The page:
How can statue–jacking and theft of Cambodia's national heritage be prevented? The solution may lie in providing collectors with excellent copies at low prices. And that's what Artisans d'Angkor is doing. This atelier, located to the southwest fringe of Siem Reap, provides employment for disadvantaged youth––making handcrafted products of lacquerware, silk, wood and stone. The center is visitor–friendly, with many artisans working on–site.
The artisans make excellent replicas of Khmer statuary in stone, wood, and other materials––and that includes sandstone pieces weighing up to 100 kilograms. Among the replicas are pieces like a well–known portrait head of Jayavarman VII. However, an authentic Angkorian statue would look aged. To replicate this to some degree, for some statuary artisans use a traditional polychromy finishing technique. Sandstone or wood is coated with numerous layers of lacquer and then ornamented with copper leaf gilding and natural pigments, which gives an aged look to the piece, similar to the original artifact.
Artisans d'Angkor is remarkable success story. Back in the 1990s, tourist shops in Siem Reap used to import fake "Khmer handicrafts" from Indonesia. To remedy this situation, Artisans d'Angkor was launched with support from European NGOs and the Cambodian government. The enterprise made a modest turnover of US$89,000 in 1999, became self–financed in 2001, and by 2004, the annual turnover was an astonishing US$4.5 million. The venture has created jobs for more than 800 artisans and others. Many of the jobs created are in poor rural areas––a dozen different villages are involved, with many artisans actually working in their villages. On average, artisans earn US$860 a year, which is well above the national average income of US$300. All artisans belong to the Artisanat Khmer association, which owns 20 percent of the company shares, guarantees levels of pay, and oversees social and medical welfare of the workers––a first for Cambodia. Half of the Artisans d'Angkor shares are privately owned; the government owns the remaining 30 percent. For more about this remarkable enterprise, consult their website: www.artisansdangkor.org.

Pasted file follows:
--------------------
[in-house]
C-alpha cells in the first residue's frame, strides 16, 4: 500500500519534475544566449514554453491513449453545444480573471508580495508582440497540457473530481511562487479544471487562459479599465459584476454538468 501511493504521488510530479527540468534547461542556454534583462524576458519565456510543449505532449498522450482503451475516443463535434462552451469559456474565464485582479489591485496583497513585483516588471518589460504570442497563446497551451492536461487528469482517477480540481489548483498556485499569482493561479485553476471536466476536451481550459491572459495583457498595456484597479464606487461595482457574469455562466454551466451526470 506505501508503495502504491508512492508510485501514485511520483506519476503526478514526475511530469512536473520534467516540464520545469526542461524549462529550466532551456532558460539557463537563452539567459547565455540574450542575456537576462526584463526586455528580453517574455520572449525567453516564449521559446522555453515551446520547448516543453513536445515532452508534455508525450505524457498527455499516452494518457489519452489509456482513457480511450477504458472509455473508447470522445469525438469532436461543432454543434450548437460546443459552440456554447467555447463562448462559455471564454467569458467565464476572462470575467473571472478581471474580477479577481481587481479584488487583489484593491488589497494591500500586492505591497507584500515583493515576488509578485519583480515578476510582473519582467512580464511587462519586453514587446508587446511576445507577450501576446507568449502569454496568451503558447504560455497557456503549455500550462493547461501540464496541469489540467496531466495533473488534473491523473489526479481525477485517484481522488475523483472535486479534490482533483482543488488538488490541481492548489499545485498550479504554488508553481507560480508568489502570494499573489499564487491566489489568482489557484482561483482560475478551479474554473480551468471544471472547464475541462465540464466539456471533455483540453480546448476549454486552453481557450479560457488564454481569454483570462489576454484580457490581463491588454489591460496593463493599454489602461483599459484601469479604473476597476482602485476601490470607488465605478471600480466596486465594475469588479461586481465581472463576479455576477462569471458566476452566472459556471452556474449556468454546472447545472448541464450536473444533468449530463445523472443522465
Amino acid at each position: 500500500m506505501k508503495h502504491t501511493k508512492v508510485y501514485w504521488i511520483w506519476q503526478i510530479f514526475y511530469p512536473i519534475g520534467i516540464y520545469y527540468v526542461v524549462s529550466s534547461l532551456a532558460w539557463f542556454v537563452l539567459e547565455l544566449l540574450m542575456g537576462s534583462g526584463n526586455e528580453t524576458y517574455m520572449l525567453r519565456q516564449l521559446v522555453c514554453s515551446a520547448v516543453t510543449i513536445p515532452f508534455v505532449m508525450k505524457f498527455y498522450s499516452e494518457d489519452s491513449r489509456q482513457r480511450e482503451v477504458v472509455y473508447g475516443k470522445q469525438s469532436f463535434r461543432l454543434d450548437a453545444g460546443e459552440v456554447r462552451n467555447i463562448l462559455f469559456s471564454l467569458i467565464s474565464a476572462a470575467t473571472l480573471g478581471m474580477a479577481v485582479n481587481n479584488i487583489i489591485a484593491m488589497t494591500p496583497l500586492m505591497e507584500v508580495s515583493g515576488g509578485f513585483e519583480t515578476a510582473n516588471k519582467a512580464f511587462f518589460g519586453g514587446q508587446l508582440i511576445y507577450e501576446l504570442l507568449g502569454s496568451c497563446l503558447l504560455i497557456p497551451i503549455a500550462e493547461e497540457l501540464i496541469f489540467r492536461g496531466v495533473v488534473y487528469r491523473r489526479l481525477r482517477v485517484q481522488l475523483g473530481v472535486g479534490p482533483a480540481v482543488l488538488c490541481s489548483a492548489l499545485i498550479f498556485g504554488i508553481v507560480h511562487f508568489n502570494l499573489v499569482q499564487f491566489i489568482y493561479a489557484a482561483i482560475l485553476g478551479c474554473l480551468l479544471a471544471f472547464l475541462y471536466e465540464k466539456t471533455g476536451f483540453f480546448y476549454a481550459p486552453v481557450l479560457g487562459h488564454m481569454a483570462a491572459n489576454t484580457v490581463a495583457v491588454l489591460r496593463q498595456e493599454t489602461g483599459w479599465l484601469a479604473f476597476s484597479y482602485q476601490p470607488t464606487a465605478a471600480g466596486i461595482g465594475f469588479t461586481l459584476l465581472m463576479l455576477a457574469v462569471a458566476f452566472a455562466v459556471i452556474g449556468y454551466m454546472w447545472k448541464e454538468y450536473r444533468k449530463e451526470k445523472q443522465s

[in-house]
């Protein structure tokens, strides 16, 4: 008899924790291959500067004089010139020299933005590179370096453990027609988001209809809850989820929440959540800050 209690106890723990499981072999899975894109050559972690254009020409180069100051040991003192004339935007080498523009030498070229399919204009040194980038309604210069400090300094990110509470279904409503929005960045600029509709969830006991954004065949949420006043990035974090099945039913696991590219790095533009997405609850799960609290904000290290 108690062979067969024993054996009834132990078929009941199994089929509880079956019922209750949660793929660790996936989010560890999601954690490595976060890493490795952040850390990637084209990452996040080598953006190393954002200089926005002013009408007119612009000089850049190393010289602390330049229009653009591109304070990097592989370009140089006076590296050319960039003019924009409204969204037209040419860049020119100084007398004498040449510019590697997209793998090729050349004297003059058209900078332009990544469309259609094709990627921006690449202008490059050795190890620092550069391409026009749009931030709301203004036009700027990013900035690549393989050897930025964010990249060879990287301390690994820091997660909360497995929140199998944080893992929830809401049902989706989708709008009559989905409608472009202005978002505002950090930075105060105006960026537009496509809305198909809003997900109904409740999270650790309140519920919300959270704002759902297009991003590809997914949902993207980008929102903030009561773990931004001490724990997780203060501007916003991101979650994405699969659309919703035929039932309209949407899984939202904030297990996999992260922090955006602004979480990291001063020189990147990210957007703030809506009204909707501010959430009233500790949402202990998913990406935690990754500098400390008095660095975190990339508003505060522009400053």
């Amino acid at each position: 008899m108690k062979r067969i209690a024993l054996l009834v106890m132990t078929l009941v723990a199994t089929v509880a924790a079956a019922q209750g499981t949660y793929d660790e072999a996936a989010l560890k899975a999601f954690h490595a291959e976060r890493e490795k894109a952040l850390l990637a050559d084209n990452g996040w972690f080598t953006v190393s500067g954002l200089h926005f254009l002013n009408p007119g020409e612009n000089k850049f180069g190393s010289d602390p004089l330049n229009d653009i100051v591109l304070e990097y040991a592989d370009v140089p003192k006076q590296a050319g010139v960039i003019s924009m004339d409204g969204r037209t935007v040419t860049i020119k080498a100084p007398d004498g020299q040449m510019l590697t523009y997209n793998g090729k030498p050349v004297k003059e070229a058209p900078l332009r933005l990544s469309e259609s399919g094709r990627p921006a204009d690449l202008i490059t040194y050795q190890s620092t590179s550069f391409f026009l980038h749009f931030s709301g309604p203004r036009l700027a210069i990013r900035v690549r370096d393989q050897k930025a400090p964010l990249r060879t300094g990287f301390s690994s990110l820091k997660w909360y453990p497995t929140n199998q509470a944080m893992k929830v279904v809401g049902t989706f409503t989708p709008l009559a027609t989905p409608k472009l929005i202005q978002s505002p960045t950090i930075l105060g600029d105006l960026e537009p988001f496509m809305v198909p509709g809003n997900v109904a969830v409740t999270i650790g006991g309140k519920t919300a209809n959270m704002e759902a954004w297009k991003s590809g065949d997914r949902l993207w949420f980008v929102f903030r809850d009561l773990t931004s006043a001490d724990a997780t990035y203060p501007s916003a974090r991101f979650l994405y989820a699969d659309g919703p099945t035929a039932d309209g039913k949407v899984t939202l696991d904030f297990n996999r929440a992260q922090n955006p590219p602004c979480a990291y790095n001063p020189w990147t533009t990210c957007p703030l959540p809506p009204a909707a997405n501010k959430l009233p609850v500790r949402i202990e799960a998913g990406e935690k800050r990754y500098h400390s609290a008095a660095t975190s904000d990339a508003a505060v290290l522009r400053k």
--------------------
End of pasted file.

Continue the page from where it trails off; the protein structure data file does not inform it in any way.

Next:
Deep in the catacombs of a Khmer temple, Lara is having a bad–hair day. A gargantuan three–headed stone deity has lurched to life to stop her from stealing a powerful piece. Bad news: the wrathful deity not only has three heads, it has six arms––each of them wielding a massive sword––and the magazines of Lara's guns are both empty. But against all odds, Lara––clad in skin–tight black––defeats the giant and escapes the temple with a screeching harpy on her tail. She flees into the jungle, clutching the precious magic piece to her bosom.
The movie Lara Croft: Tomb Raider presented an awful dilemma for Cambodia's Department of Cinema and Cultural Diffusion in Phnom Penh––the tiny office that oversees all filming within the kingdom. Gearing up to film the movie in late 2000, Hollywood promised to put Cambodia on the map as an exotic location. But the subject of the movie was highly sensitive: the plunder of Angkorian temples by outsiders, interested only in personal profit. The blockbuster movie would attract lots of tourists to Cambodia––one of Asia's poorest countries. But would Angelina Jolie's character––a tomb raider––glorify the looting of ancient temples? Would Lara Croft send out the wrong message to the world?
The deputy director for culture at Paris–based UNESCO wrote a letter to Cambodian officials urging them not to give Paramount Pictures permission to make the film in Cambodia, claiming that associating Angkor's image with a film about tomb raiders wasn't appropriate. There's more than a casual connection here: the monuments of Angkor constitute a World Heritage site, under the protection of UNESCO since 1992. And the UN has been exerting moral pressure on museums and collectors worldwide to return art stolen from Angkor: some countries––France, Holland, the USA––have obliged by cracking down on the import, sale or even transit of Khmer artifacts. In the end, after script revisions were called for, permission was granted for the making of Tomb Raider, and the crew spent a week filming on location at Angkor. The final cut of Tomb Raider, released in 2001, features about 25 minutes of footage of the majestic ruins of Angkor.
Michael Buckley is author of Vietnam, Cambodia and Laos Handbook, a comprehensive guide to Indochina (Avalon Travel Publishing, USA, 2006).
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